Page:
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Communications to the Editor |

Fluoroquinolone Pharmacodynamics and Efficacy FREE TO VIEW

Gary V. Doern, PhD; Glenn S. Tillotson, MSc; Arsad A. Karcic, MD; Faroque A. Khan, MB, FCCP
Author and Funding Information

University Hospitals of Iowa Iowa City, IA Fusion MD, Inc. Cheshire, CT; Gary V. Doern, PhD, Director, Clinical Microbiology Laboratories, University Hospitals of Iowa, Iowa City, IA 52242; e-mail: gary-doern@uiowa.edu Nassau County Medical Center East Meadow, NY State University of New York at Stony Brook Stony Brook, NY

Correspondence to: Arsad A. Karcic, MD, Department of Cardiology, Nassau County Medical Center, 2201 Hempstead Turnpike, East Meadow, NY 11554; e-mail: arsad@aol.com



Chest. 2001;120(1):319-320. doi:10.1378/chest.120.1.319
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Published online

To the Editor:

We were intrigued to see the recent correspondence by Karcic and Khan1regarding ciprofloxacin therapy of pneumococcal infections and to the response by Brown and Harwell.2One of us (G.S.T.) reviewed this topic in 1994–1995 and reported clinical and bacteriologic success rates of 94.1% and 90.0%, respectively, from 34 studies of acute exacerbations of chronic bronchitis (AECB) and community-acquired pneumonia of ciprofloxacin and Streptococcus pneumoniae.3 Analysis of the newer fluoroquinolones reveals slightly higher success rates, but the most important aspect of using these newer class members was alluded to in terms of the application of pharmacodynamics and the selection of resistance. Recent advice from the World Health Organization4and the Declaration of Toronto (September 2000) suggest that such parameters be observed and that the most pharmacodynamically potent class member be used. It is evident that use of antimicrobial agents having marginal pharmacodynamic activity will select for first-step mutants and the loss of another weapon in the fight against bacterial resistance. From the fluoroquinolone perspective, it is vital that one does not merely rank these agents based on minimum inhibitory concentration (MIC), but instead use the free, unbound maximum serum concentration (Cmax):MIC ratio or area under the inhibitory curve (AUIC) against the most likely pathogen in a specific condition (Table 1 ).5 For example, in community-acquired pneumonia, S pneumoniae or Haemophilus influenzae in patients with mild-to-moderate AECB should be the desired microbial targets. Ideally, the chosen agent should be equally potent against both of these pathogens as well as the atypical pathogens. For fluoroquinolone monotherapy in community respiratory infections, we would advise prescribers to use the most pharmacodynamically potent agent in this class.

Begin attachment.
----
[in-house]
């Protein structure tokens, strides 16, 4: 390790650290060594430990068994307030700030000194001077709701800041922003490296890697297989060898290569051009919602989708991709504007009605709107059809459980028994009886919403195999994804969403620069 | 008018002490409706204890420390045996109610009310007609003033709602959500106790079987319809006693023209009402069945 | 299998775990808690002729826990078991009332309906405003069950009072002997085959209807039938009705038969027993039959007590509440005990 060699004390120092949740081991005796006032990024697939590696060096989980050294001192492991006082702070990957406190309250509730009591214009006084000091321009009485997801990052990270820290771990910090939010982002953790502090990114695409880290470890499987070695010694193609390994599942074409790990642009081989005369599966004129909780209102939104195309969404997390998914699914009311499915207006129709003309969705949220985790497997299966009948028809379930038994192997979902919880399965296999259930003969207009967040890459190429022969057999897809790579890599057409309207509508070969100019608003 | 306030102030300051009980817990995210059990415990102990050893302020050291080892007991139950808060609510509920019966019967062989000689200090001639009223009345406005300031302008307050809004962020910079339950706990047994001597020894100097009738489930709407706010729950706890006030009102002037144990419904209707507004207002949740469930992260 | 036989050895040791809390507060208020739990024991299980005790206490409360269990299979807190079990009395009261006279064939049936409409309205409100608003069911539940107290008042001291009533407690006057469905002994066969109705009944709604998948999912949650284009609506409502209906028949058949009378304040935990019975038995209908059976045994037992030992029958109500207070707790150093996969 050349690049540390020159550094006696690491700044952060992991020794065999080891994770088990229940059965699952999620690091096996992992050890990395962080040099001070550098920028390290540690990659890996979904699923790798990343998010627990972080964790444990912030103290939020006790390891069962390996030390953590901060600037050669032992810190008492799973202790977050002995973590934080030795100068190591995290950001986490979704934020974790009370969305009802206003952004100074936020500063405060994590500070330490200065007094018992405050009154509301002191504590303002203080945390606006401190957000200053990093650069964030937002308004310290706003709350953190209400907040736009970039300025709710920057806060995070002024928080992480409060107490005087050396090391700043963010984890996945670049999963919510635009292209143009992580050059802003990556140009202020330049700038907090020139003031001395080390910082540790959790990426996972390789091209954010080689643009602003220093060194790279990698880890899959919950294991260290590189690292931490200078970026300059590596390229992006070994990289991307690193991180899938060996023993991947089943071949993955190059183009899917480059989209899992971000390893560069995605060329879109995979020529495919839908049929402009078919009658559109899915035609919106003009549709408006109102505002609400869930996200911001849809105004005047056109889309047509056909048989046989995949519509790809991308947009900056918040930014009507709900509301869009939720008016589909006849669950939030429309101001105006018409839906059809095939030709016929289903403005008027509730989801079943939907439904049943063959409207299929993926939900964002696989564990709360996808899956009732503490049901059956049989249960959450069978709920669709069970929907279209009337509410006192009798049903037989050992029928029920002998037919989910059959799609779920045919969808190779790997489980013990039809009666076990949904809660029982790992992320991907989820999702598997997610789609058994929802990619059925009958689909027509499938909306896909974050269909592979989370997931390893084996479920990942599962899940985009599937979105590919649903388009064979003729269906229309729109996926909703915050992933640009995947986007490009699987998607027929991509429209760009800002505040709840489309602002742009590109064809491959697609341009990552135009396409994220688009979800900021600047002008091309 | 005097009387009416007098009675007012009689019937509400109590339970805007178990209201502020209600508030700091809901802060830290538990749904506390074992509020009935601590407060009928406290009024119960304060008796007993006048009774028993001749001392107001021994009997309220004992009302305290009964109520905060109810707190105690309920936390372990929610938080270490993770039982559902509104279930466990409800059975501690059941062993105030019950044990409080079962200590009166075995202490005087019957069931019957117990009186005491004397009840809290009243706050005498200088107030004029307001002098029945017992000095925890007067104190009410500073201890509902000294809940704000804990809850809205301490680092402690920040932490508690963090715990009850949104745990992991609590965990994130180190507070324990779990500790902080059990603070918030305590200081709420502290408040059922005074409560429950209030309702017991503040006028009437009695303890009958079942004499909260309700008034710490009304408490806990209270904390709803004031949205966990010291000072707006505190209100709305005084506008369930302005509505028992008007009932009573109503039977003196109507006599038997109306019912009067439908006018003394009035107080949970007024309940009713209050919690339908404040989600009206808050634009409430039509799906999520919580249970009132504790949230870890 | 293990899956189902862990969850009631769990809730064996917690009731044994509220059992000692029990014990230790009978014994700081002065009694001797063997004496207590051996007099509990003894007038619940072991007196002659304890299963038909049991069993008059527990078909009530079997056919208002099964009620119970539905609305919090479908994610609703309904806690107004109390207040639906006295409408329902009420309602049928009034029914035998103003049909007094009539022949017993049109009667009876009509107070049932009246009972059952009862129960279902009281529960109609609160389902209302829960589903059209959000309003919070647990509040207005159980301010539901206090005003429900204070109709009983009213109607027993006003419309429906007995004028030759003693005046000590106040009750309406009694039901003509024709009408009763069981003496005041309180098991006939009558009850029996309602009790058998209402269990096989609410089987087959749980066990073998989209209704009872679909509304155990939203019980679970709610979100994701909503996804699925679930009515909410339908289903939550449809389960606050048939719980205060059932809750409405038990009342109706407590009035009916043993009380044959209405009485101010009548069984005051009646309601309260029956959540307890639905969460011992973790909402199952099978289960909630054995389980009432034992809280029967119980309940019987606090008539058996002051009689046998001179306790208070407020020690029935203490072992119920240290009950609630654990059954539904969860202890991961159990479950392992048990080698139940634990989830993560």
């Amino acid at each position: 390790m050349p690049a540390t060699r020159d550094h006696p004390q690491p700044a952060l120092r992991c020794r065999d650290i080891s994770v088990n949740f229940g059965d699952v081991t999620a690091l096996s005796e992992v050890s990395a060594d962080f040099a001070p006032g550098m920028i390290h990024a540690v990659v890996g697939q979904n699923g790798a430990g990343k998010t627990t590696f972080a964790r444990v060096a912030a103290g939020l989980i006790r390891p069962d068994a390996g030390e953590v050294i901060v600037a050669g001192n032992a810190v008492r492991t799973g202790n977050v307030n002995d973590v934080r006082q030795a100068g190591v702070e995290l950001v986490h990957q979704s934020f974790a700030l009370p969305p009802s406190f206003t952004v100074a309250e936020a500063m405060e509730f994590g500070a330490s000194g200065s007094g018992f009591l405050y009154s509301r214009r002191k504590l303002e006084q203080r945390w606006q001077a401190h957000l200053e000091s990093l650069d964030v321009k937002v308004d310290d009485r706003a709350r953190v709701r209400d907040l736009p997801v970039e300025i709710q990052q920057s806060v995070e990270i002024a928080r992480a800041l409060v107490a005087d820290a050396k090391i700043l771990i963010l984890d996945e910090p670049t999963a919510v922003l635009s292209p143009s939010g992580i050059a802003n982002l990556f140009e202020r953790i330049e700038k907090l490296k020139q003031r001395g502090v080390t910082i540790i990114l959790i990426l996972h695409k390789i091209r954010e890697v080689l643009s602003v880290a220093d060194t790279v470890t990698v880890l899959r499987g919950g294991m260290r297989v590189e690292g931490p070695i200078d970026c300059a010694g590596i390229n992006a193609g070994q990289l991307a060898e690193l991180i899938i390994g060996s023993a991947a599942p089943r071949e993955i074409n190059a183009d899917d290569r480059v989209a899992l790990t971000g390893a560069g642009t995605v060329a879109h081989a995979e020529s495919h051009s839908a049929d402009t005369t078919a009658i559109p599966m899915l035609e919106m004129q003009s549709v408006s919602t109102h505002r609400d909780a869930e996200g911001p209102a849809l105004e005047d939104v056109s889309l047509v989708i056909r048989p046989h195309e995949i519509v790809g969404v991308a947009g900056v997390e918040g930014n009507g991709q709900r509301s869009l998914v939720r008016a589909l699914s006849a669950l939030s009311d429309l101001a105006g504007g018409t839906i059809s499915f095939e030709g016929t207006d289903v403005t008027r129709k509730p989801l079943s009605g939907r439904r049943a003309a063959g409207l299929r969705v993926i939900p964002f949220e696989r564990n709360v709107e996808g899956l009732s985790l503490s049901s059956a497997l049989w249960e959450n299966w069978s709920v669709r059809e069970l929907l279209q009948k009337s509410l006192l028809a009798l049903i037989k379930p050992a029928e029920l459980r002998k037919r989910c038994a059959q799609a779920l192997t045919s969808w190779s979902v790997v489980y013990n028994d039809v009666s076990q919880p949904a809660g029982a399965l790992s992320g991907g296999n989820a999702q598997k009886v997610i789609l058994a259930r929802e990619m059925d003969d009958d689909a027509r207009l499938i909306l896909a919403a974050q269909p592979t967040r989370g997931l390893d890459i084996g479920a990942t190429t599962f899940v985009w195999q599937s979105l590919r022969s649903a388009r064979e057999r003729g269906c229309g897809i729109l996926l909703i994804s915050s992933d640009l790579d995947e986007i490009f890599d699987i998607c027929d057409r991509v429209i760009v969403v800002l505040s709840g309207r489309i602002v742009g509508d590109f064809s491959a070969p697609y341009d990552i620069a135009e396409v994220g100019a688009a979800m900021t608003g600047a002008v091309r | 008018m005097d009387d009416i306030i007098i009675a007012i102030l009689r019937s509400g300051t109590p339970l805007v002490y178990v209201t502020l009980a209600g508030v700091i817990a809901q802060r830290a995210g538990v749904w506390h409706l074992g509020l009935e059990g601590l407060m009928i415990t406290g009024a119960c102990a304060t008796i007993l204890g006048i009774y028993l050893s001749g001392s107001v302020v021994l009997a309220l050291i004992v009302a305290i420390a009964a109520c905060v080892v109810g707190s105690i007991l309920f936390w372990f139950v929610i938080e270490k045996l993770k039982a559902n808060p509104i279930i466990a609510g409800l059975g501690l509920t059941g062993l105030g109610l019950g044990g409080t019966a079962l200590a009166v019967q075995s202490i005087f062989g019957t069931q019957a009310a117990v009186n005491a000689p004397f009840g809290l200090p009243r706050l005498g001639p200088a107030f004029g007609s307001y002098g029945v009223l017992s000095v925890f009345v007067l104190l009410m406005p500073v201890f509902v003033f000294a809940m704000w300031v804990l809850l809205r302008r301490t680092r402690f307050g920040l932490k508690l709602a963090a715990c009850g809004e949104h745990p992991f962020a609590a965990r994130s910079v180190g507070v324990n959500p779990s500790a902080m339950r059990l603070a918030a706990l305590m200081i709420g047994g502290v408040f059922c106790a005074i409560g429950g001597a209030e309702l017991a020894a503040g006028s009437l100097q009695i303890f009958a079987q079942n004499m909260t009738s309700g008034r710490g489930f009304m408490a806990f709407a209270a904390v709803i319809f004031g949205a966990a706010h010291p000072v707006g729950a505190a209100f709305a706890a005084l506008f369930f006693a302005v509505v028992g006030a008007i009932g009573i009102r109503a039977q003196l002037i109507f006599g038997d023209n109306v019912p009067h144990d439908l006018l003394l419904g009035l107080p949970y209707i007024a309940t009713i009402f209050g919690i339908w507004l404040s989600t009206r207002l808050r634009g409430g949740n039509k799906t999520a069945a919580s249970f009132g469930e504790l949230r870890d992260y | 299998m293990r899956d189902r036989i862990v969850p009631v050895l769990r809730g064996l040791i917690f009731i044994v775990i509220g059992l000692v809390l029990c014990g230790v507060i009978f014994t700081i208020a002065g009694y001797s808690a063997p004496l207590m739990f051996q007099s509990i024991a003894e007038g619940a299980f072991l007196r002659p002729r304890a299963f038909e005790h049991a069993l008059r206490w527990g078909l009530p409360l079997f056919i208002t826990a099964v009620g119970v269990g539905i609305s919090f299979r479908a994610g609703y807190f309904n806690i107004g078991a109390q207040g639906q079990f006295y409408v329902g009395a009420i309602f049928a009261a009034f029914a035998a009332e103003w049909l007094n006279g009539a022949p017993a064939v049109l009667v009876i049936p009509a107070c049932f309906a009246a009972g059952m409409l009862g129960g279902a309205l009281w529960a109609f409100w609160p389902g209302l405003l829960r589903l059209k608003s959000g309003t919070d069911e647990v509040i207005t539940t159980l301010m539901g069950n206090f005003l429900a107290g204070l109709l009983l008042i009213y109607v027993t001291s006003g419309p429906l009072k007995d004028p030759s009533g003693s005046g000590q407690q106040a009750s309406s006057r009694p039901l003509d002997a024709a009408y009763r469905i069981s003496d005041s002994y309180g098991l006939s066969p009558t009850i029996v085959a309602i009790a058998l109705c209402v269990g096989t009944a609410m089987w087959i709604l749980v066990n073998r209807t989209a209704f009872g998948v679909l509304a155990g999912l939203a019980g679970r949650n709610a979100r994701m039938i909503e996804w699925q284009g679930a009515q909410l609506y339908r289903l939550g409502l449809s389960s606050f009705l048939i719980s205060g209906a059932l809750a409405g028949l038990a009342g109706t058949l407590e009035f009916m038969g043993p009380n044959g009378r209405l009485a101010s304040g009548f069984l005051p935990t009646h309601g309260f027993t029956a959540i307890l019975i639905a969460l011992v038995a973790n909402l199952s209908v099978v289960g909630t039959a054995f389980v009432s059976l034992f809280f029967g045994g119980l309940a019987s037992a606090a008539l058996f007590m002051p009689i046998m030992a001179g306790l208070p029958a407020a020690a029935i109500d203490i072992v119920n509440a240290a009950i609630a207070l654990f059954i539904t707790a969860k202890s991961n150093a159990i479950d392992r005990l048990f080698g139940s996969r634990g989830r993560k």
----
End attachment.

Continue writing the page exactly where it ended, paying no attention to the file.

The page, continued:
Table Graphic Jump Location
Table 1. Comparison of Fluoroquinolone Pharmacodynamics*
* 

MIC90 = minimum inhibitory concentration for 90% of isolates.

References

Karcic, AA, Khan, FA (1998) Ciprofloxacin in the treatment of pneumococcal lower respiratory tract infections: does it work?J Islam Med Assoc North Am30,83-89
 
Davies, BI, Maesen, FP, Baur, C Ciprofloxacin in the treatment of acute exacerbations of chronic bronchitis.Eur J Clin Microbiol1986;5,226-231. [PubMed] [CrossRef]
 
Lee, BL, Kimbrough, RC, Jones, SR, et al Infectious complications with respiratory pathogens despite ciprofloxacin therapy.N Engl J Med1991;25,520-521
 
Colville, A, Knowles, M, Large, D, et al Fluoroquinolones in chronic obstructive pulmonary disease [letter]. BMJ. 1994;;308 ,.:1437
 
Bergogne-Berezin, E, Berthelot, G, Even, P, et al Penetration of ciprofloxacin into bronchial secretions.Eur J Clin Microbiol1986;5,197-200. [PubMed]
 

Figures

Tables

Table Graphic Jump Location
Table 1. Comparison of Fluoroquinolone Pharmacodynamics*
* 

MIC90 = minimum inhibitory concentration for 90% of isolates.

References

Karcic, AA, Khan, FA (1998) Ciprofloxacin in the treatment of pneumococcal lower respiratory tract infections: does it work?J Islam Med Assoc North Am30,83-89
 
Davies, BI, Maesen, FP, Baur, C Ciprofloxacin in the treatment of acute exacerbations of chronic bronchitis.Eur J Clin Microbiol1986;5,226-231. [PubMed] [CrossRef]
 
Lee, BL, Kimbrough, RC, Jones, SR, et al Infectious complications with respiratory pathogens despite ciprofloxacin therapy.N Engl J Med1991;25,520-521
 
Colville, A, Knowles, M, Large, D, et al Fluoroquinolones in chronic obstructive pulmonary disease [letter]. BMJ. 1994;;308 ,.:1437
 
Bergogne-Berezin, E, Berthelot, G, Even, P, et al Penetration of ciprofloxacin into bronchial secretions.Eur J Clin Microbiol1986;5,197-200. [PubMed]
 
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